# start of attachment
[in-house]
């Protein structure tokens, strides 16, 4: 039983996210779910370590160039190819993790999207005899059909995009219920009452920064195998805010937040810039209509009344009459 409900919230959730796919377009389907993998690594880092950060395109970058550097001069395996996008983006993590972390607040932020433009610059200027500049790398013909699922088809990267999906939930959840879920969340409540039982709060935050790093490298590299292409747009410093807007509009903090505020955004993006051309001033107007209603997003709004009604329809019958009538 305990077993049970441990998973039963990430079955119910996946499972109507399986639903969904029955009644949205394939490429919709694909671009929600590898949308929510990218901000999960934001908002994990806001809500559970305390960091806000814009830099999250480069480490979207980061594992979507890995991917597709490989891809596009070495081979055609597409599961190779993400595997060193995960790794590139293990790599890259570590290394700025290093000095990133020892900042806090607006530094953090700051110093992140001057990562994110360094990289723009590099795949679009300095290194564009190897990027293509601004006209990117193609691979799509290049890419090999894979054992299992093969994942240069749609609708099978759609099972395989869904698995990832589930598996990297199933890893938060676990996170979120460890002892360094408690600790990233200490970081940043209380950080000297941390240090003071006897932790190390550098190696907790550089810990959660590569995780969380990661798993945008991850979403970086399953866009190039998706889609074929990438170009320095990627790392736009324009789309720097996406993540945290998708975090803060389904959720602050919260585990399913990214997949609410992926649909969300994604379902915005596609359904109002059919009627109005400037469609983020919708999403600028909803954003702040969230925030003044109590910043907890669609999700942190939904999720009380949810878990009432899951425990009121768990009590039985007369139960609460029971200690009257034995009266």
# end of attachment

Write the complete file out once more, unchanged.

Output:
[in-house]
């Protein structure tokens, strides 16, 4: 039983996210779910370590160039190819993790999207005899059909995009219920009452920064195998805010937040810039209509009344009459 409900919230959730796919377009389907993998690594880092950060395109970058550097001069395996996008983006993590972390607040932020433009610059200027500049790398013909699922088809990267999906939930959840879920969340409540039982709060935050790093490298590299292409747009410093807007509009903090505020955004993006051309001033107007209603997003709004009604329809019958009538 305990077993049970441990998973039963990430079955119910996946499972109507399986639903969904029955009644949205394939490429919709694909671009929600590898949308929510990218901000999960934001908002994990806001809500559970305390960091806000814009830099999250480069480490979207980061594992979507890995991917597709490989891809596009070495081979055609597409599961190779993400595997060193995960790794590139293990790599890259570590290394700025290093000095990133020892900042806090607006530094953090700051110093992140001057990562994110360094990289723009590099795949679009300095290194564009190897990027293509601004006209990117193609691979799509290049890419090999894979054992299992093969994942240069749609609708099978759609099972395989869904698995990832589930598996990297199933890893938060676990996170979120460890002892360094408690600790990233200490970081940043209380950080000297941390240090003071006897932790190390550098190696907790550089810990959660590569995780969380990661798993945008991850979403970086399953866009190039998706889609074929990438170009320095990627790392736009324009789309720097996406993540945290998708975090803060389904959720602050919260585990399913990214997949609410992926649909969300994604379902915005596609359904109002059919009627109005400037469609983020919708999403600028909803954003702040969230925030003044109590910043907890669609999700942190939904999720009380949810878990009432899951425990009121768990009590039985007369139960609460029971200690009257034995009266």